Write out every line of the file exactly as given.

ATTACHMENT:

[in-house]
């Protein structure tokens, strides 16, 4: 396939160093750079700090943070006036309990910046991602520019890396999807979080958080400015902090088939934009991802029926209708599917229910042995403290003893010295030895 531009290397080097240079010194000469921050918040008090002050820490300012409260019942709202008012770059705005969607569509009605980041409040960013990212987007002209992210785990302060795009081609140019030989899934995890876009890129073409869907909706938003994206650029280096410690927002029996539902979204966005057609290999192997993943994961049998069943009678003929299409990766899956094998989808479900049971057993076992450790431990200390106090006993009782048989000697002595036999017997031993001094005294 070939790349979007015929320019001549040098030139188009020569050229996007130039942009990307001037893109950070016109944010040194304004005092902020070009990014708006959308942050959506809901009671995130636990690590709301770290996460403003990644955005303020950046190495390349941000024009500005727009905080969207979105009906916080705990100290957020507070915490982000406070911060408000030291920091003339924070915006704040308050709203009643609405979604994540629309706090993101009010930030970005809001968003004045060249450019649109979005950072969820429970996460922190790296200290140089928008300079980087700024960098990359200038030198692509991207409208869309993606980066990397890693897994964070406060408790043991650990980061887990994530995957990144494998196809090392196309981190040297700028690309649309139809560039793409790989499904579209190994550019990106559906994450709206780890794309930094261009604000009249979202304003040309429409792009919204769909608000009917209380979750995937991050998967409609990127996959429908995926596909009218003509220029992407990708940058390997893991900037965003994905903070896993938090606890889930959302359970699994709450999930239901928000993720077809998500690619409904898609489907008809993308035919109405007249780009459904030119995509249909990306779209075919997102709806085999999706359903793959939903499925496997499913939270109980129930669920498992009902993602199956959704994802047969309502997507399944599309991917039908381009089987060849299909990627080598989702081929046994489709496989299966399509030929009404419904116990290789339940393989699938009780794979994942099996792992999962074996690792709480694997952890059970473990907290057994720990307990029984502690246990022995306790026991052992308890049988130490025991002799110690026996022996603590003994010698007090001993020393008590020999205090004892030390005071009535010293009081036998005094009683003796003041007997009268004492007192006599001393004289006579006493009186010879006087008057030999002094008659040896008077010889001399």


[in-house]
């Protein structure tokens, strides 16, 4: 396939160093750079700090943070006036309990910046991602520019890396999807979080958080400015902090088939934009991802029926209708599917229910042995403290003893010295030895 531009290397080097240079010194000469921050918040008090002050820490300012409260019942709202008012770059705005969607569509009605980041409040960013990212987007002209992210785990302060795009081609140019030989899934995890876009890129073409869907909706938003994206650029280096410690927002029996539902979204966005057609290999192997993943994961049998069943009678003929299409990766899956094998989808479900049971057993076992450790431990200390106090006993009782048989000697002595036999017997031993001094005294 070939790349979007015929320019001549040098030139188009020569050229996007130039942009990307001037893109950070016109944010040194304004005092902020070009990014708006959308942050959506809901009671995130636990690590709301770290996460403003990644955005303020950046190495390349941000024009500005727009905080969207979105009906916080705990100290957020507070915490982000406070911060408000030291920091003339924070915006704040308050709203009643609405979604994540629309706090993101009010930030970005809001968003004045060249450019649109979005950072969820429970996460922190790296200290140089928008300079980087700024960098990359200038030198692509991207409208869309993606980066990397890693897994964070406060408790043991650990980061887990994530995957990144494998196809090392196309981190040297700028690309649309139809560039793409790989499904579209190994550019990106559906994450709206780890794309930094261009604000009249979202304003040309429409792009919204769909608000009917209380979750995937991050998967409609990127996959429908995926596909009218003509220029992407990708940058390997893991900037965003994905903070896993938090606890889930959302359970699994709450999930239901928000993720077809998500690619409904898609489907008809993308035919109405007249780009459904030119995509249909990306779209075919997102709806085999999706359903793959939903499925496997499913939270109980129930669920498992009902993602199956959704994802047969309502997507399944599309991917039908381009089987060849299909990627080598989702081929046994489709496989299966399509030929009404419904116990290789339940393989699938009780794979994942099996792992999962074996690792709480694997952890059970473990907290057994720990307990029984502690246990022995306790026991052992308890049988130490025991002799110690026996022996603590003994010698007090001993020393008590020999205090004892030390005071009535010293009081036998005094009683003796003041007997009268004492007192006599001393004289006579006493009186010879006087008057030999002094008659040896008077010889001399």